Why bad memories last so long
Scientists have theorized as to why painful memories can be hard to shake. Now, research by an international team of scientists confirms what scientists have long thought--that bad memories linger because neurons in the brain make stronger connections to each other during traumatic experiences.
Researchers at New York University and Japan’s RIKEN Brain Science Institute have found evidence supporting what's known as the Hebbian plasticity hypothesis, which holds that during trauma more neurons in the brainn fire impulses in unison and that causes them to make better connections than under normal situations.This hypothesis also suggests when the amygdala--the region of the brain that plays a key role in processing emotions-- allows sensory stimuli to become associated with either rewarding or aversive outcomes, emotional memories are produced.
To test how this brain functioning worked, the researchers conditioned rats to associate an auditory tone with a mild shock to their feet, while tracking the path of electrical impulses in the rats’ amygdalas. When researchers weakened or blocked the signaling among neurons, the memory that linked the sound to the shock didn't form. That was in line with the Hebbian plasticity hypothesis.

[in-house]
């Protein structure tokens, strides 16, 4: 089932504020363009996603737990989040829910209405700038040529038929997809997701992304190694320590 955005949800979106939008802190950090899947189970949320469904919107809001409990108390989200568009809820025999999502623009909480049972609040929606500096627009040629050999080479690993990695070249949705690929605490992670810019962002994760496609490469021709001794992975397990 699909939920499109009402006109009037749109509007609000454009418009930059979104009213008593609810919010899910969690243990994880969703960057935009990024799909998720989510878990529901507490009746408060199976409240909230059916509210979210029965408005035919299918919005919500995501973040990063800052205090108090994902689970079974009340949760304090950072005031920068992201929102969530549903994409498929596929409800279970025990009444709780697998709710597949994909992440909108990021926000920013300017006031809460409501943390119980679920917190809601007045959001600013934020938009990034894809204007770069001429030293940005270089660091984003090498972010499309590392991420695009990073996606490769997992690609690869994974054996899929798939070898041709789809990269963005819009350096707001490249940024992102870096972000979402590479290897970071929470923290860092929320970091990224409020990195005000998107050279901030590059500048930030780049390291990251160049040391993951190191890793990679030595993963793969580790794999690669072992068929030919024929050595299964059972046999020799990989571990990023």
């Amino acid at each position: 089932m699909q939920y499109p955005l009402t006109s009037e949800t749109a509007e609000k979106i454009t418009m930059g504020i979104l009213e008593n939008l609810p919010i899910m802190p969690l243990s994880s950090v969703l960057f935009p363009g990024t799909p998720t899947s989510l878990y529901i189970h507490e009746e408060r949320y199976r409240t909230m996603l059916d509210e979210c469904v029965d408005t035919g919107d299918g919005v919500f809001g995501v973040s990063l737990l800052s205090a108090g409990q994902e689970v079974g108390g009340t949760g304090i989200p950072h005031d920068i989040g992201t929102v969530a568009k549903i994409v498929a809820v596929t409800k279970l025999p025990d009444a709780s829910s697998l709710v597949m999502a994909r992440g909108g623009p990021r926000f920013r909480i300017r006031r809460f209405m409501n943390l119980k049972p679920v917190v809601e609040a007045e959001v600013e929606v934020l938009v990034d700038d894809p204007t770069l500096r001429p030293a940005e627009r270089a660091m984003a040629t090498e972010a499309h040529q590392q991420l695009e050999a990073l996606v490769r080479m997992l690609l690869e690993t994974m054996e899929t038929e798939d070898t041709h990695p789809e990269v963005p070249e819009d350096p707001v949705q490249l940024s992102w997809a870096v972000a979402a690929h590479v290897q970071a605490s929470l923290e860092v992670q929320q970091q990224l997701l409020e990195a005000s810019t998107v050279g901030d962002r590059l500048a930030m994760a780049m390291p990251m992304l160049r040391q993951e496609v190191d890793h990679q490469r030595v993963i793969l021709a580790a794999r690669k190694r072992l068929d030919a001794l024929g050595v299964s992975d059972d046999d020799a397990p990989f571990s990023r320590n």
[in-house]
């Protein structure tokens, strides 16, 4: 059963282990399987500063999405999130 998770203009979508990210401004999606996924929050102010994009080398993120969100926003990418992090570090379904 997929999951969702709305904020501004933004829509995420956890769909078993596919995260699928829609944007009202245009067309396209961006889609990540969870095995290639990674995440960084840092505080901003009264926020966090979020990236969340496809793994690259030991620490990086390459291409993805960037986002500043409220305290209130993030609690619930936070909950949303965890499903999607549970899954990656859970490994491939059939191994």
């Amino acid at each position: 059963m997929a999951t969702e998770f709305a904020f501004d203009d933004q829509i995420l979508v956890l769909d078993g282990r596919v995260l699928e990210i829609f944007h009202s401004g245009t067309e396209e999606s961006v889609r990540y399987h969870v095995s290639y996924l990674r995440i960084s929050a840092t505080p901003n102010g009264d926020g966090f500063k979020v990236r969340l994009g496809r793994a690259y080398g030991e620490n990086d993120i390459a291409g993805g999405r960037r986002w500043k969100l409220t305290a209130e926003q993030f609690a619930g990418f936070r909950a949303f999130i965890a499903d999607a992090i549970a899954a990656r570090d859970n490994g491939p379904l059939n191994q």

"Our results not only show that we are able to artificially manipulate memory, but also that the manipulation is correlated with long-lasting changes in the brain," said Lorenzo Diaz-Mataix, the lead author of the study.
These findings open a new door of memory modification as a potential treatment for PTSD or for other patients suffering from painful memories.